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I had looked on a map prior to the beginning of my trip and knew that the way was windy but I was unprepared for the narrow, twisty nature of the river. Never much wider than my Radisson was long, and mostly half that wide, the Crane was an odd mix of deep pools and shallow bars. There was no overhanging vegetation to foul my double-blade (or provide shade) but the way was simply too narrow and winding to employ it efficiently. I single-baded all the way down. There was surprisingly little to look at and although I tried to troll my Rapella and cast into some of the bends and pools, I came up very short on fish. In fact, I caught none.
After a while I came across a man in a short, stout kayak heading back upriver. I was backwards in the stream trying to fish a bend-pool that I had just passed through when he came upon me and somehow snuck past my double-wide canoe. He warned me that the way was twisty but the current slow, even though we had had a lot of rain. He said that the water was lower than he had expected based on his past experiences on this stretch of the river. He warned me that I would not be able to get over the beaver dam and into the pond. It seems that he jumped it in the kayak but there would be no way to portage the canoe past it.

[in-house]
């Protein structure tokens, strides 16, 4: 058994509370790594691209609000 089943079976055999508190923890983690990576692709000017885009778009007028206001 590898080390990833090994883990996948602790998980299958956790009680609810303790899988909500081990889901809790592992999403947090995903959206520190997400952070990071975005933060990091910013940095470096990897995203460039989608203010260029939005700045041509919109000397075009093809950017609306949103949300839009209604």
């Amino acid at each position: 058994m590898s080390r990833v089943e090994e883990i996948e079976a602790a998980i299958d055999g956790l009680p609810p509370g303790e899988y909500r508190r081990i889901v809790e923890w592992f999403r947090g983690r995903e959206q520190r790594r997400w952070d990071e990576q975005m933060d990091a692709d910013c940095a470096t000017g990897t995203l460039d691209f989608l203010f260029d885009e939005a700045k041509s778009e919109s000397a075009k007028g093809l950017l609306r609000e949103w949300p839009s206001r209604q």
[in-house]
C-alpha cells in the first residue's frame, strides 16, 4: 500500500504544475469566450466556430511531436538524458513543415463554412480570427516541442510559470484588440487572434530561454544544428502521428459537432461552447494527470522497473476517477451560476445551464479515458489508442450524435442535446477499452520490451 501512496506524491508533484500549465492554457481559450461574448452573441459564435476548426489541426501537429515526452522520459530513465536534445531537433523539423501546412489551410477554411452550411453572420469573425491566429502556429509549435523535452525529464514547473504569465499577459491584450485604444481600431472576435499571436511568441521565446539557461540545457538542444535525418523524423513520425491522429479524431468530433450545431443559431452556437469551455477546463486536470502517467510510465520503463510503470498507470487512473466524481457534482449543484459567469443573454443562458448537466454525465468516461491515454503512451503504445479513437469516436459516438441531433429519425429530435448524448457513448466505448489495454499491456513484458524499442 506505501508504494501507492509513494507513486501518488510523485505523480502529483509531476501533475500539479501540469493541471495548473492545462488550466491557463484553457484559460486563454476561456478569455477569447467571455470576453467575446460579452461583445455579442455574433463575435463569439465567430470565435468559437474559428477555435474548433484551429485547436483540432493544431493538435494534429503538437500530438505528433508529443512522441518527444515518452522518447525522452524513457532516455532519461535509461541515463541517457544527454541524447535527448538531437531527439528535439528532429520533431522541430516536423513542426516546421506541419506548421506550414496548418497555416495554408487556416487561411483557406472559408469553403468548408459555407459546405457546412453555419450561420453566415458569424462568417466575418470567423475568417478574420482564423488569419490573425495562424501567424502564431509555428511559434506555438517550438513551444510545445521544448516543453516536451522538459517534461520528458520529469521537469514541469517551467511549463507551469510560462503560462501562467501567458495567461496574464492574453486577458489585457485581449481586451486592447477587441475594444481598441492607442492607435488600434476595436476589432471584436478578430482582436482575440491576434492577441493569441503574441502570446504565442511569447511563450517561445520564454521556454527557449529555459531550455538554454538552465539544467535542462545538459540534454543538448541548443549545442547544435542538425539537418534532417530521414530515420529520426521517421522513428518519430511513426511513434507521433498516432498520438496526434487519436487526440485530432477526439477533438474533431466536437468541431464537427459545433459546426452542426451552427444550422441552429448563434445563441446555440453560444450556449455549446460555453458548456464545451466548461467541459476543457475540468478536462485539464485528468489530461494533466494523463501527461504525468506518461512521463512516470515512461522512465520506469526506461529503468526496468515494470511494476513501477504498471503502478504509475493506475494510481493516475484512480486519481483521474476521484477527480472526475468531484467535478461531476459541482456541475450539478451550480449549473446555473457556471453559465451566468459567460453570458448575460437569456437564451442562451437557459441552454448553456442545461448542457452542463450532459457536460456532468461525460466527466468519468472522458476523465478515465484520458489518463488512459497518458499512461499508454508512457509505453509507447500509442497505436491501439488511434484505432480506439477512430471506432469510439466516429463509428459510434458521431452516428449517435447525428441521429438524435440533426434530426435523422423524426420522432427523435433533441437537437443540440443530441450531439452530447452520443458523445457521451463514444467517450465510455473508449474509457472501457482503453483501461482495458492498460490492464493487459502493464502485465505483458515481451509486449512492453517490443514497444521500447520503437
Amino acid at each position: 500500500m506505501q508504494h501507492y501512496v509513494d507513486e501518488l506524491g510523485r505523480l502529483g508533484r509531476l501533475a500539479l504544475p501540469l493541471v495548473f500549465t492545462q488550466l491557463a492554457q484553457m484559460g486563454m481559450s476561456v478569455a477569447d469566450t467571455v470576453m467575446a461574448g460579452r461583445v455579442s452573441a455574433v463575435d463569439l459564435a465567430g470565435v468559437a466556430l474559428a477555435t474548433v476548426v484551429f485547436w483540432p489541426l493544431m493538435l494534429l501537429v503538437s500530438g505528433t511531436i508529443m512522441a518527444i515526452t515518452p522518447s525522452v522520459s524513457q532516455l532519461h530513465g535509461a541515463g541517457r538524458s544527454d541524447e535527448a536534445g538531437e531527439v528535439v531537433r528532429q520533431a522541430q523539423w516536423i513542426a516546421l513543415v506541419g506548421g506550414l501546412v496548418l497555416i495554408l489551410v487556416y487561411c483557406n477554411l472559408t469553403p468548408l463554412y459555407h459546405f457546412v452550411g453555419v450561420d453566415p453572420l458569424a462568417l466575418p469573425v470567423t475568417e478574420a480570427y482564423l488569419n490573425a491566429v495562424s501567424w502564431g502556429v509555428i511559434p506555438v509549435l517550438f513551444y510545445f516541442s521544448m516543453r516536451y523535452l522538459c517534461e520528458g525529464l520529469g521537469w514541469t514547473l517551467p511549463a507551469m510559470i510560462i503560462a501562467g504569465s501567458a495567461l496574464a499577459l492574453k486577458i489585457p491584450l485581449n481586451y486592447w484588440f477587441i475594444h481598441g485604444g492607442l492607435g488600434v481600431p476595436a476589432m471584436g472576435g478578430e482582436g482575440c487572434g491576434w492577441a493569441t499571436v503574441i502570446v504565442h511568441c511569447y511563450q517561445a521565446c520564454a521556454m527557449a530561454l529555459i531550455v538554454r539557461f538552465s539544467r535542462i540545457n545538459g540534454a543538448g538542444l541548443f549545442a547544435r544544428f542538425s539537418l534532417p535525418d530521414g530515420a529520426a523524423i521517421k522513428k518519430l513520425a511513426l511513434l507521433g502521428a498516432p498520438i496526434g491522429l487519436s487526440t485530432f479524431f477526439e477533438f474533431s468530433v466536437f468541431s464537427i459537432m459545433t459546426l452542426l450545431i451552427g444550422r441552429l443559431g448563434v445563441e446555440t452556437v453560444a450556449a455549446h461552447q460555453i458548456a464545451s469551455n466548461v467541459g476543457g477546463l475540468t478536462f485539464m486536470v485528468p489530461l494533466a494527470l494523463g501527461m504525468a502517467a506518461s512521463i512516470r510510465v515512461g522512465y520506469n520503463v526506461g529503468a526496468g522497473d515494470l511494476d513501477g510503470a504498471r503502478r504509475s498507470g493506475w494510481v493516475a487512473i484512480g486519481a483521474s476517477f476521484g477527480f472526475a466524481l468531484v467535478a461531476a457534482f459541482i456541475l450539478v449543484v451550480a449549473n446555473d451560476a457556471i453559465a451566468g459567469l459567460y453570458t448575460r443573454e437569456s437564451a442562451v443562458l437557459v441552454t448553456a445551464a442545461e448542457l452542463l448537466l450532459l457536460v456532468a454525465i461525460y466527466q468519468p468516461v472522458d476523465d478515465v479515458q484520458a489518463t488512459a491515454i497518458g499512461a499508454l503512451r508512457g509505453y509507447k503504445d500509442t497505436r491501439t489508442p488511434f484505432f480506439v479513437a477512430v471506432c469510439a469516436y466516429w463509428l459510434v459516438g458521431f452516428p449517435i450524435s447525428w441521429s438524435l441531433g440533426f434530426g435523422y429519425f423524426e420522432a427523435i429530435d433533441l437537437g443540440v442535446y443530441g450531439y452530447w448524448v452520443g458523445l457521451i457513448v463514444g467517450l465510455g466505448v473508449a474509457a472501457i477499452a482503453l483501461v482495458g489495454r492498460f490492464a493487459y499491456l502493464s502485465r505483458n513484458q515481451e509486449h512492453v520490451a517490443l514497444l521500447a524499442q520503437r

After a while the river opened up to the point that I could paddle efficiently down it and it seemed to be holding deeper waters. I passed a beaver hut and was prepared to find the dam. I passed another beaver hut and was prepared to find the dam. I passed a third beaver hut and was convinced that they were all abandoned. Until I rounded the next bend.
Friends, you probably have more skills paddling that I do. In fact Iíll bet on it. You probably know more about portage and lining and jumping kayaks that I do too. I wish I had some of your skills and knowledge because I paddled around the next corner and there it was: the impregnable Beaver Dam. It soared a majestic three inches out of the water. It might as well have been a meter. I was stuck. I tried to jump it. I tried to ram it. I tried to ease it aside with my paddle. It was no use. There was no where to take out. There was no where to go around. There was no where to go but back. So, back I went.
I found the slight current annoying. It added to the annoyance of having to turn back at such a small obstacle within feet of my prize. It added to the annoyance of having to make dozens of switch-backs and negotiate scores of oxbows. It added to the annoyance of getting my "floating" Rapella fouled on weeds, lily pads and swamp grass. It added to the annoyance of the heat and the sun. I wanted to complete this adventure as soon as possible. I switched to the double blade!
I got upstream with that paddle much better than down. I used it to shove. push. pry. dray. power and brace myself through the twists and turns. I continued to catch no fish. With all the ruckus I was making, I canít say that Iím suppressed. I got back to the pool and took-out where I had put-in. I was tired and sunburned but I had seen a small bit of wilderness in the middle of suburban Boston. Next time I will attempt Crane Pond from downstream.
I rate this as moderate difficulty ONLY because of the slow. narrow, twisty nature of the paddle.
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